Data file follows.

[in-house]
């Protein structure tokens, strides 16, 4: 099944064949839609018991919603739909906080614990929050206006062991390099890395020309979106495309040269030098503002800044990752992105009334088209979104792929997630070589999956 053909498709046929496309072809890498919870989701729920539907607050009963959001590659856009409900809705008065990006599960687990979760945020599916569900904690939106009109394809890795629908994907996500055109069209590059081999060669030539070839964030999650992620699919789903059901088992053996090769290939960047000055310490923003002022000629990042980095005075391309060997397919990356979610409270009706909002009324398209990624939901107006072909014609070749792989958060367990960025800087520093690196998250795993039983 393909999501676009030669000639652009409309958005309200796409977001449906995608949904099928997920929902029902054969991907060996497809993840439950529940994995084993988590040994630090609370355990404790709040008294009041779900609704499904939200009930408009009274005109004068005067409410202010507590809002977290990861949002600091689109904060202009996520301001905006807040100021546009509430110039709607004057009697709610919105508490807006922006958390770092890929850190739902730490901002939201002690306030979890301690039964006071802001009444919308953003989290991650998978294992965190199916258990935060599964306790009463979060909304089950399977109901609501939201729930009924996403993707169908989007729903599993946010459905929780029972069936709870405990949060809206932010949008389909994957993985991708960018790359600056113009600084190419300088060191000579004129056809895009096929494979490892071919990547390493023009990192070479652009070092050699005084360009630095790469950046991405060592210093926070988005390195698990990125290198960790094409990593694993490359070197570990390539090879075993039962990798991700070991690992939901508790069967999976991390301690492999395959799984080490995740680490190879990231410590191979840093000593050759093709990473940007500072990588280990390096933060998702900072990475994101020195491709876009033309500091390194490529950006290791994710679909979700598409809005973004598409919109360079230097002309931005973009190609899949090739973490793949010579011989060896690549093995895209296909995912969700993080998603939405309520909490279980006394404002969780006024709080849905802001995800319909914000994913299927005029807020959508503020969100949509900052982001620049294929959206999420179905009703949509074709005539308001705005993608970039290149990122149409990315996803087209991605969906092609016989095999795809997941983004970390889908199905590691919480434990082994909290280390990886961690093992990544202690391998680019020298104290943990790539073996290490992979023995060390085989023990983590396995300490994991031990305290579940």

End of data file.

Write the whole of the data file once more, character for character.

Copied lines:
[in-house]
């Protein structure tokens, strides 16, 4: 099944064949839609018991919603739909906080614990929050206006062991390099890395020309979106495309040269030098503002800044990752992105009334088209979104792929997630070589999956 053909498709046929496309072809890498919870989701729920539907607050009963959001590659856009409900809705008065990006599960687990979760945020599916569900904690939106009109394809890795629908994907996500055109069209590059081999060669030539070839964030999650992620699919789903059901088992053996090769290939960047000055310490923003002022000629990042980095005075391309060997397919990356979610409270009706909002009324398209990624939901107006072909014609070749792989958060367990960025800087520093690196998250795993039983 393909999501676009030669000639652009409309958005309200796409977001449906995608949904099928997920929902029902054969991907060996497809993840439950529940994995084993988590040994630090609370355990404790709040008294009041779900609704499904939200009930408009009274005109004068005067409410202010507590809002977290990861949002600091689109904060202009996520301001905006807040100021546009509430110039709607004057009697709610919105508490807006922006958390770092890929850190739902730490901002939201002690306030979890301690039964006071802001009444919308953003989290991650998978294992965190199916258990935060599964306790009463979060909304089950399977109901609501939201729930009924996403993707169908989007729903599993946010459905929780029972069936709870405990949060809206932010949008389909994957993985991708960018790359600056113009600084190419300088060191000579004129056809895009096929494979490892071919990547390493023009990192070479652009070092050699005084360009630095790469950046991405060592210093926070988005390195698990990125290198960790094409990593694993490359070197570990390539090879075993039962990798991700070991690992939901508790069967999976991390301690492999395959799984080490995740680490190879990231410590191979840093000593050759093709990473940007500072990588280990390096933060998702900072990475994101020195491709876009033309500091390194490529950006290791994710679909979700598409809005973004598409919109360079230097002309931005973009190609899949090739973490793949010579011989060896690549093995895209296909995912969700993080998603939405309520909490279980006394404002969780006024709080849905802001995800319909914000994913299927005029807020959508503020969100949509900052982001620049294929959206999420179905009703949509074709005539308001705005993608970039290149990122149409990315996803087209991605969906092609016989095999795809997941983004970390889908199905590691919480434990082994909290280390990886961690093992990544202690391998680019020298104290943990790539073996290490992979023995060390085989023990983590396995300490994991031990305290579940």